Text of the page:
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Constraining Geomorphic transport laws for mass wasting processes

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Predicting landslides in the Alps

Erosion, landslides and changing topographies can have a strong impact on rural areas, agriculture and development. A combined technique can help map the frequency and locality of these geomorphic changes.

Climate Change and Environment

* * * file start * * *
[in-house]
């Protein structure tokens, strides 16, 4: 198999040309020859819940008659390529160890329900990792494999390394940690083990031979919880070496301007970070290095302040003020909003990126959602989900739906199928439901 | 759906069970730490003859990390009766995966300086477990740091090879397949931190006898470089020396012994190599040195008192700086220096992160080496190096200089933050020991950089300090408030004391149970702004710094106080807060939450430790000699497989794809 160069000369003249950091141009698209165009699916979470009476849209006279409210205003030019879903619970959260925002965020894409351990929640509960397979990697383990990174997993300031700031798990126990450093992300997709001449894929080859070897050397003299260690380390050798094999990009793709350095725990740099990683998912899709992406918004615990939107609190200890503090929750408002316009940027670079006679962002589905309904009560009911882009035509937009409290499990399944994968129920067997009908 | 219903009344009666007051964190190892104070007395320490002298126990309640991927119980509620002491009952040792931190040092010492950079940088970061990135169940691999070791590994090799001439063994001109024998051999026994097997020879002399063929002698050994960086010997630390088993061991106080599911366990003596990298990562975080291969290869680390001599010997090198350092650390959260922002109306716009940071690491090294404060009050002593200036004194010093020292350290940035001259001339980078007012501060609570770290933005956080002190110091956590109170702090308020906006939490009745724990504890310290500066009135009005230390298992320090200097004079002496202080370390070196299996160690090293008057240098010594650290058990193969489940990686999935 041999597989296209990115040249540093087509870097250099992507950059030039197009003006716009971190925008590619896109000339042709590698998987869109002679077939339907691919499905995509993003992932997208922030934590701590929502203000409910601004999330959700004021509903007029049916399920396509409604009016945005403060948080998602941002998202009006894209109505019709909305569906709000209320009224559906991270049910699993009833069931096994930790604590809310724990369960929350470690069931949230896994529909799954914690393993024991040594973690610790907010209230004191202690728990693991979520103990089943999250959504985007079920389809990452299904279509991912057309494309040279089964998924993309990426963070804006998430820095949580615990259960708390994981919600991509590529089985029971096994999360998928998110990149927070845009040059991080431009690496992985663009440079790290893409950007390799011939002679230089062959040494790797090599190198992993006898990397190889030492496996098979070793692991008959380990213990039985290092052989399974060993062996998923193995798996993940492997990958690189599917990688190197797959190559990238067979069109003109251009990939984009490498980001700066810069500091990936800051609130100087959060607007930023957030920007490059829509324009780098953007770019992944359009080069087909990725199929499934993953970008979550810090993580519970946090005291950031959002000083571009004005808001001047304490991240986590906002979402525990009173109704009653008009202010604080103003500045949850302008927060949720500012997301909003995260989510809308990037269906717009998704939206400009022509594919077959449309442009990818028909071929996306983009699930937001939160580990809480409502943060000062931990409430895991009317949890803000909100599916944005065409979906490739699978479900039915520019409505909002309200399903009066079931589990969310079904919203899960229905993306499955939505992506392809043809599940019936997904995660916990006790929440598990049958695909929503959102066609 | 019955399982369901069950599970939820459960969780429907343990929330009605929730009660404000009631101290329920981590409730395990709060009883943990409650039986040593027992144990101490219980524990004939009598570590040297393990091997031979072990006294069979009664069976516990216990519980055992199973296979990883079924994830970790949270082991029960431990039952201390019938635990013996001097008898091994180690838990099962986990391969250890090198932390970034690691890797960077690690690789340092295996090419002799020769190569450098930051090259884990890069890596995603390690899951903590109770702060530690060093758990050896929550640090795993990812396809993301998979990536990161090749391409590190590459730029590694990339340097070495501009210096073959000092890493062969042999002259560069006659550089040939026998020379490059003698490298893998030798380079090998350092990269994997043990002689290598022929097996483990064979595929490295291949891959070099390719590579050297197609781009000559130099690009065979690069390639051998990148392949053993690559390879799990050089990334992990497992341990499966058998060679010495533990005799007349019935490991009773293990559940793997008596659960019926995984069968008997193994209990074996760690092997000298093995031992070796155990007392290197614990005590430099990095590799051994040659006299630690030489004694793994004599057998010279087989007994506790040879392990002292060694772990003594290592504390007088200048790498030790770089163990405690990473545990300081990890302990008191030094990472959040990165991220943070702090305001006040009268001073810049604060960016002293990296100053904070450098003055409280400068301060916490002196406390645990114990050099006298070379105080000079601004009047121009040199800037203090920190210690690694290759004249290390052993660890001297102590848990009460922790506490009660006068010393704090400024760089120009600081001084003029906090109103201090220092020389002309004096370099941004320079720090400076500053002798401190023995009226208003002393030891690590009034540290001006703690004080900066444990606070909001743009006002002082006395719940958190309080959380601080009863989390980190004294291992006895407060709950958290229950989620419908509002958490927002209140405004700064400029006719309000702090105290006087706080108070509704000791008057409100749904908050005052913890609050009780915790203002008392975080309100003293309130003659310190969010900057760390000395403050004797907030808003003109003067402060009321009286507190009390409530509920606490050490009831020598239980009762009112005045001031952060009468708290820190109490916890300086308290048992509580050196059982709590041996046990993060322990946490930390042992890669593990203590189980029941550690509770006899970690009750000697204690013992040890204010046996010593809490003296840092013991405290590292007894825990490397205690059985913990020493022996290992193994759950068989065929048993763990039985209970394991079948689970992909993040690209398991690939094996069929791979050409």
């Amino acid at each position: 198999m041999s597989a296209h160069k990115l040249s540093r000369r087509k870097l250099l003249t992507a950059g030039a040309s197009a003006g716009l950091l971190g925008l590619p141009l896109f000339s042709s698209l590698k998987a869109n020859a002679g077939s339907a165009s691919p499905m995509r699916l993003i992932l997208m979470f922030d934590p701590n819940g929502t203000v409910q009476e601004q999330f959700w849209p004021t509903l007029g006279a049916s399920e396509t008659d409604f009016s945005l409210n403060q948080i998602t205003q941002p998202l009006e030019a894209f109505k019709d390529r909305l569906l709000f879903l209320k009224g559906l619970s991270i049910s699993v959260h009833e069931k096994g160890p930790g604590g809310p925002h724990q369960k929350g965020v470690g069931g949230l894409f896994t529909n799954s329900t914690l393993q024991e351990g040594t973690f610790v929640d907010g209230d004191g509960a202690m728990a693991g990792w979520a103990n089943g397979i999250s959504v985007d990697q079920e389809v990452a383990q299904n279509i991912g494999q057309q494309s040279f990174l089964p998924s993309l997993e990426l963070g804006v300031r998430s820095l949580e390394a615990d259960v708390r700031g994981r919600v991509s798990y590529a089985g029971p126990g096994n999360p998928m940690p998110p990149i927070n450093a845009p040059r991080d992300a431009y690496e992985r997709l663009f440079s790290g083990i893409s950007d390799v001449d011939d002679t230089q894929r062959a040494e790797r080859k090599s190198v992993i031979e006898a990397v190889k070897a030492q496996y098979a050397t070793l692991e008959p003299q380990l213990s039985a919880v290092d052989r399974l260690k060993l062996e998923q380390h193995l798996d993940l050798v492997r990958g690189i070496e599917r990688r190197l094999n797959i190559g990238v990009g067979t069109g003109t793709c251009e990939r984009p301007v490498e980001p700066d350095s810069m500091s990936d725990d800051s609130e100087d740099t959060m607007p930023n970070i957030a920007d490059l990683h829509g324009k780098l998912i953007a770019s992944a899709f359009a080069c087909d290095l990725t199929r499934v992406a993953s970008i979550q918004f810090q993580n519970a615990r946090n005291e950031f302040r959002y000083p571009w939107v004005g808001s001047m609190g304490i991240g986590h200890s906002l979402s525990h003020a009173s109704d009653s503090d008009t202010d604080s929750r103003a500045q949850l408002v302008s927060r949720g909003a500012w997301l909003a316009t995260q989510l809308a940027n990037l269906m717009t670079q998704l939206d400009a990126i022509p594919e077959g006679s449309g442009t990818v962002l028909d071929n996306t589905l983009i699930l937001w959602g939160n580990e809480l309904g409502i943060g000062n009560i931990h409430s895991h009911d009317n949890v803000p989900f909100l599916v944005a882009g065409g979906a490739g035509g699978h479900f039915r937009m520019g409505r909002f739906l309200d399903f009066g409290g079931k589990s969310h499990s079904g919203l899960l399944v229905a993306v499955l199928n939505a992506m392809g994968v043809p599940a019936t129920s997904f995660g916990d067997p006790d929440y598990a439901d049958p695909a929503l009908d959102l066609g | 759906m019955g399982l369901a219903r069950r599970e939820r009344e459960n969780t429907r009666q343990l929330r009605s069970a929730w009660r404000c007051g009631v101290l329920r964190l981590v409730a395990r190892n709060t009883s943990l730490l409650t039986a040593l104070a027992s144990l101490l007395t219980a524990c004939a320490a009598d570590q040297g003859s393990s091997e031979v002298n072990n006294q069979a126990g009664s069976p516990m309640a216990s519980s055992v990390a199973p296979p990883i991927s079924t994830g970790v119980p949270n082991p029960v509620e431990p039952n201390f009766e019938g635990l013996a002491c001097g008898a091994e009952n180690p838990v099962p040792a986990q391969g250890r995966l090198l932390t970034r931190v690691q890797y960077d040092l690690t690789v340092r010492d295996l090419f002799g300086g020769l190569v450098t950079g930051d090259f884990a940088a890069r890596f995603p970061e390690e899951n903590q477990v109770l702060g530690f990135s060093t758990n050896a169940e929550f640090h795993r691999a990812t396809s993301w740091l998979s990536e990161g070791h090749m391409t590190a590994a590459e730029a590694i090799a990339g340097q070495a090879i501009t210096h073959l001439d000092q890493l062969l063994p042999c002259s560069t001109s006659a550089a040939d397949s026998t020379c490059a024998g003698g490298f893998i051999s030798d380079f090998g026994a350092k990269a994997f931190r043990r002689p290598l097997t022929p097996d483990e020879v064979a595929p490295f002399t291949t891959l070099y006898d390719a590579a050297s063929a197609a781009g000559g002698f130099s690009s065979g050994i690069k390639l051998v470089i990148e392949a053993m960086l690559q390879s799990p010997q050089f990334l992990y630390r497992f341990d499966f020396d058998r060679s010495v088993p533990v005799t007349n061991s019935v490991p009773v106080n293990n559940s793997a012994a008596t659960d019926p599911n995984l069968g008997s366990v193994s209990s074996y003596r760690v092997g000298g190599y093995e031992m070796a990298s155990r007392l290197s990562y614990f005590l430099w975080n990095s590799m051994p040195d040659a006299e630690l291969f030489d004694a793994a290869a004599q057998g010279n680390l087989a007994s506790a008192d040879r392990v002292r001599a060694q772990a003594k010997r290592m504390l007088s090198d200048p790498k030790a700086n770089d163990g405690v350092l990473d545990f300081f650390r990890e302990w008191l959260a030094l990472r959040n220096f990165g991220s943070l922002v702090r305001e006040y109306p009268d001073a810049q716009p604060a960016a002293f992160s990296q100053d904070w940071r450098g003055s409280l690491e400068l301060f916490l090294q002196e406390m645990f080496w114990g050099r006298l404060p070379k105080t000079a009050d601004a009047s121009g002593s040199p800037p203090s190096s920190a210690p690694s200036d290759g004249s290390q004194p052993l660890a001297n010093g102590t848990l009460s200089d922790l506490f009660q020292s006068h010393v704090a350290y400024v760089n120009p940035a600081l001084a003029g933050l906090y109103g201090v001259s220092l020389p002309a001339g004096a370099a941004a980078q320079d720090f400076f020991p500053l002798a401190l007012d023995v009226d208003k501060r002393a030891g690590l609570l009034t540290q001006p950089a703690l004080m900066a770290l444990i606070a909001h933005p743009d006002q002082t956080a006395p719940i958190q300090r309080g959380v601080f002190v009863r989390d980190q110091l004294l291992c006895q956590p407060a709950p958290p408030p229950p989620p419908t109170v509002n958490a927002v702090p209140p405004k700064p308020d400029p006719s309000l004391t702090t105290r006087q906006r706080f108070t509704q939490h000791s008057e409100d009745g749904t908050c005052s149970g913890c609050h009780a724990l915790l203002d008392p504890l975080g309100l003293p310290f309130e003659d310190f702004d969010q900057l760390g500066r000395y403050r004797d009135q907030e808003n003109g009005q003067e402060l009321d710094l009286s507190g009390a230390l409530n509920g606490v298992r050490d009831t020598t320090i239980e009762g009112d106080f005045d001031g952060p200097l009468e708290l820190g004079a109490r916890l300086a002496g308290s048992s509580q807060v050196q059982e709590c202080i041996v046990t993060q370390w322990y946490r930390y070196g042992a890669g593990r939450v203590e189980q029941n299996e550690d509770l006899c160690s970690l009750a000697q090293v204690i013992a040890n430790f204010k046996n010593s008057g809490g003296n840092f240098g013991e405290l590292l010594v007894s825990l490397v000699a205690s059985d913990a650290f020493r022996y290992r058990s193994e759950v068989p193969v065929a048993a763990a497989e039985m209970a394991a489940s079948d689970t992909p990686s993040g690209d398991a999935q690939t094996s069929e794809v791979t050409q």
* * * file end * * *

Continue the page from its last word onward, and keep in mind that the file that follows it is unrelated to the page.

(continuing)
The varying cliffs, valleys, tilting plains and mountains of the Earth are known as hillslopes; here, large quantities of soil and sediments have been in constant motion over thousands of years. This movement process is called mass wasting and determines if the land is suitable for agriculture, building or other activity. The EU-funded 'Constraining geomorphic transport laws for mass wasting processes' (Slidelaws) project is investigating the concept of mass wasting. It is studying two drainage basins of the Trentino Region in the central Italian Alps, those of Val di Sole and Val di Fiemme. The project is examining the formerly glaciated landscape, including its hydro-geomorphology, bedrock, sediment flux and other characteristics that impact mass wasting. This is being achieved through a series of aerial photographs taken from 1954 to 2006, optical remote sensing technology (light detection and ranging or LiDAR), and laboratory experiments. The monitoring techniques have exposed the landslide characteristics of the regions and revealed how this land is used (e.g. alpine, pasture or forest), as well as topographic attributes (i.e. elevation and slope). When combined, these techniques are effective in understanding the frequency of landslides and their possible threats on settlement and agriculture, among others. To illustrate, the rate of landslide occurrence per unit area has helped calculate the intensity of the landsliding process. Another result from the Slidelaws project has highlighted clear lithologic and tectonic controls. High magnitude-low frequency events occur exclusively on metamorphic rocks. Events smaller than 300 000 m2 occur mostly on metamorphic slopes whereas sedimentary and intrusive lithologies are substantially less active. Again, this information can improve prediction and localisation of landslides. On the whole, this project is helping to advance our knowledge of landslide occurrence and outlining geomorphic transport laws. By identifying peculiarities in the geomorphology, slope characteristics and water flows, it will be possible to estimate the extent of potential landslides, including risk to infrastructures and residential areas.

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